North Koreans hooked on 'Squid Game' distribute show via thumb drives

North Koreans really living life in peril watching fictional South Koreans living life in peril.

Belmont Lay | November 18, 2021, 04:22 PM

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Illegal copies of Squid Game are spreading in North Korea and locals are hooked on watching it, Radio Free Asia reported on Nov. 16.

This is despite North Korea's crackdown on foreign media.

Squid Game made its debut on Netflix in mid-September 2021.

The show's premise is on 456 adults with mounting debt playing children's games to win 45.6 billion won (about S$52.4 million), with those who don't win getting killed after each round.

Distributed via thumb drives

According to RFA, the series is passed around the population via more traditional methods with streaming services non-existent in the hermit kingdom.

"Squid Game has been able to enter the country on memory storage devices such as USB flash drives and SD cards, which are smuggled in by ship, and then make their way inland," a resident of Pyongsong, north of the capital Pyongyang, told RFA.

The source said young people in North Korean capital Pyongyang "secretly watch the show under their blankets at night on their portable media players".

Helping to propel the series' popularity is the inclusion of one character, Kang Sae-Byeok (Player 067), portrayed by actress Jung Ho-Yeon.

She is of interest to North Korean audiences as Kang is a North Korean defector who took part in the games to win the money for her younger brother and to help her mother escape as well.

"One of the characters is a North Korean escapee and they can relate to her," the source said.

Show popular with wealthier North Koreans

While the show resonated with many middle class South Koreans who feel that they are mired in crippling debt as well, Squid Game resonates with rich people of Pyongyang.

The unnamed source, who watched the show at his money-changer brother’s house in Pyongyang, said: “They say that the content is similar to the lives of Pyongyang officials who fight in the foreign currency market as if it is a fight for life and death.”

“They think the show’s plot kind of parallels their own reality, where they know they could be executed at any time if the government decides to make an example out of them for making too much money, but they all continue to make as much money as possible,” the source said.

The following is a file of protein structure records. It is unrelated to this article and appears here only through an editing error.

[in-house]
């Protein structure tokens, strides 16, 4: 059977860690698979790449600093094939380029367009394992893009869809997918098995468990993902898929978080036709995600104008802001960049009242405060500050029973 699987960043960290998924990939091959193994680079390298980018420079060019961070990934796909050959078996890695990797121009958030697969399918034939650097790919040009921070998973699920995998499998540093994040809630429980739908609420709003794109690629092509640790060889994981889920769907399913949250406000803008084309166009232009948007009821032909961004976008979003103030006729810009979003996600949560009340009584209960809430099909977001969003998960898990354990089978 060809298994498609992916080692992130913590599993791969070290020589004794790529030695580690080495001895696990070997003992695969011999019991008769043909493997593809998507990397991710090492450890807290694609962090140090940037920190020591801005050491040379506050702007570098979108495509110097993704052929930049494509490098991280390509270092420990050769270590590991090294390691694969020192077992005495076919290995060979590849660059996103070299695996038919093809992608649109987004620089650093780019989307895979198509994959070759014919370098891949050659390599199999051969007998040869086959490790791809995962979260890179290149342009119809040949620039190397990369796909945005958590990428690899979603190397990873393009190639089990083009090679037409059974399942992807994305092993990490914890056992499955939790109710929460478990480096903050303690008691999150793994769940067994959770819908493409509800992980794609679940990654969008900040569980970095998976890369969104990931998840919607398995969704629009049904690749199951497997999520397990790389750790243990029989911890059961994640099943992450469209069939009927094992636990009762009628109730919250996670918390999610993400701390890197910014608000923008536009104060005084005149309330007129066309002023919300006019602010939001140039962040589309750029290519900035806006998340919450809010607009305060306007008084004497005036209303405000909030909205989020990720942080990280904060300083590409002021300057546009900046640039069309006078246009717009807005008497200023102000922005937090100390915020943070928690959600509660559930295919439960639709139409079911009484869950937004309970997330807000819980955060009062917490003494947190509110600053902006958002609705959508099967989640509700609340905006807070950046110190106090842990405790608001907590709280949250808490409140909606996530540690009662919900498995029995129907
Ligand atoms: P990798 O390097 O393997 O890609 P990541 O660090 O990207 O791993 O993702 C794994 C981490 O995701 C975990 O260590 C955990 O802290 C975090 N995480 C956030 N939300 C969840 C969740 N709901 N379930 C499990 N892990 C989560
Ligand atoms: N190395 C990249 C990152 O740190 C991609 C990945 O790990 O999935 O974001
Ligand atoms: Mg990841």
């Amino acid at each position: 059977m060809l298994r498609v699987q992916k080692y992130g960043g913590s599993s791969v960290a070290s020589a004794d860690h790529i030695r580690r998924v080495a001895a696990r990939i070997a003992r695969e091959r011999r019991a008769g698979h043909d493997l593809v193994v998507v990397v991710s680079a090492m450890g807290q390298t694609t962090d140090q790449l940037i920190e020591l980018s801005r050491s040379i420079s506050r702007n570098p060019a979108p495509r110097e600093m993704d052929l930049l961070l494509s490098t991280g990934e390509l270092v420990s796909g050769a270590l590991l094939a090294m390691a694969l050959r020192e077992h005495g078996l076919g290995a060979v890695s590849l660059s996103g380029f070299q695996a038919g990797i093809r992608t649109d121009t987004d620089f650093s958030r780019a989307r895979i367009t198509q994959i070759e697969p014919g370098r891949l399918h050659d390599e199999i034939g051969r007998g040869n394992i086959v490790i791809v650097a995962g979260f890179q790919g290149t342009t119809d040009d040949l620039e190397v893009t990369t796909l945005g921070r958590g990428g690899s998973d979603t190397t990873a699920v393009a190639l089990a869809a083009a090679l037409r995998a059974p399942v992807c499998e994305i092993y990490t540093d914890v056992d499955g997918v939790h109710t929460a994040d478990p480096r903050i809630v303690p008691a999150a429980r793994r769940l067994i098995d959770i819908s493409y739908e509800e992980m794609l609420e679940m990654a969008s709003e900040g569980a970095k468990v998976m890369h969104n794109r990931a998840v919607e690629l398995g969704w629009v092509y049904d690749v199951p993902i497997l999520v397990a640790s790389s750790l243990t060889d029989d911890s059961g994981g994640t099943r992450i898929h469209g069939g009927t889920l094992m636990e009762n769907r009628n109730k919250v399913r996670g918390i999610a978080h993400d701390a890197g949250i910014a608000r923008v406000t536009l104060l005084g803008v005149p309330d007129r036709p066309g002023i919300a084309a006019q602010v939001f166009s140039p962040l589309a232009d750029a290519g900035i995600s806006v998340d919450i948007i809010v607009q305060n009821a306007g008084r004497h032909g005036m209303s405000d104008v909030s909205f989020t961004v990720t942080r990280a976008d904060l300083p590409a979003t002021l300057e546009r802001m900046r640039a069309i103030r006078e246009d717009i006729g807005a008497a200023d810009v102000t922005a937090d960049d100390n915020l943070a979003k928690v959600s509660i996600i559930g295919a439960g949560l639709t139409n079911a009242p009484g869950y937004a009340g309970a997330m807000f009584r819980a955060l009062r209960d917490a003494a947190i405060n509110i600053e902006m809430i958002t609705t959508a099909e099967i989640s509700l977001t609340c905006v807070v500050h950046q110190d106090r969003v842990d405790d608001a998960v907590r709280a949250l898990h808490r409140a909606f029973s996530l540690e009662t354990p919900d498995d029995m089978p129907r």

“It not only resonates with the rich people, but also with Pyongyang’s youth, because they are drawn to the unusually violent scenes."

Porous borders with China

RFA reported that the show entered North Korea via porous borders with China.

This is despite heightened measures to make it more difficult to make it through via the land crossings, with land mines planted, more guards stationed at outposts, and a 1km kill zone along the border declared, all in the name of shutting out Covid-19.

Yet, smugglers persist.

And this has resulted in those involved in the illegal trafficking of the show to also enjoy Squid Game, due to the morbid fascination with fictional characters who also live their lives in peril.

A resident of North Pyongan province, bordering China, told RFA that the show has caught on with the smugglers who move goods in from China at great risk.

“Smugglers in particular are immersed in the show because they feel as though they are in a similar situation. They risk their lives to smuggle things in from China despite enhanced border security during the Covid-19 pandemic,” said the second source, who requested anonymity for security reasons.

The North Korean government has publicly executed smugglers and their accomplices during the pandemic.

Deadly just to watch show

Adding to the danger is the fact that watching Squid Game is itself a crime punishable with death.

The North Korean government passed a new law in 2020 on the “Elimination of Reactionary Thought and Culture”.

The maximum penalty is death for watching, keeping, or distributing capitalist media, especially from South Korea and the U.S.

But enforcement is also lax at times, as the North Korean police are suffering along with the population.

The second source claimed that police there are amenable to bribes and can be paid off to not take action against those who consume the show.

RFA reported in May 2020 that authorities were checking students’ text messages for South Korean spellings and slang.

In June 2020, authorities began punishing people caught using a specific sarcastic phrase that appeared in a South Korean drama because it was seen as disrespectful to the country’s leader Kim Jong Un.

In February 2021, RFA reported that police were cracking down on vehicle window tinting, which North Koreans were using to hide their surreptitious viewing of South Korean videos, labelling the practice as part of the “yellow wind of capitalism.”

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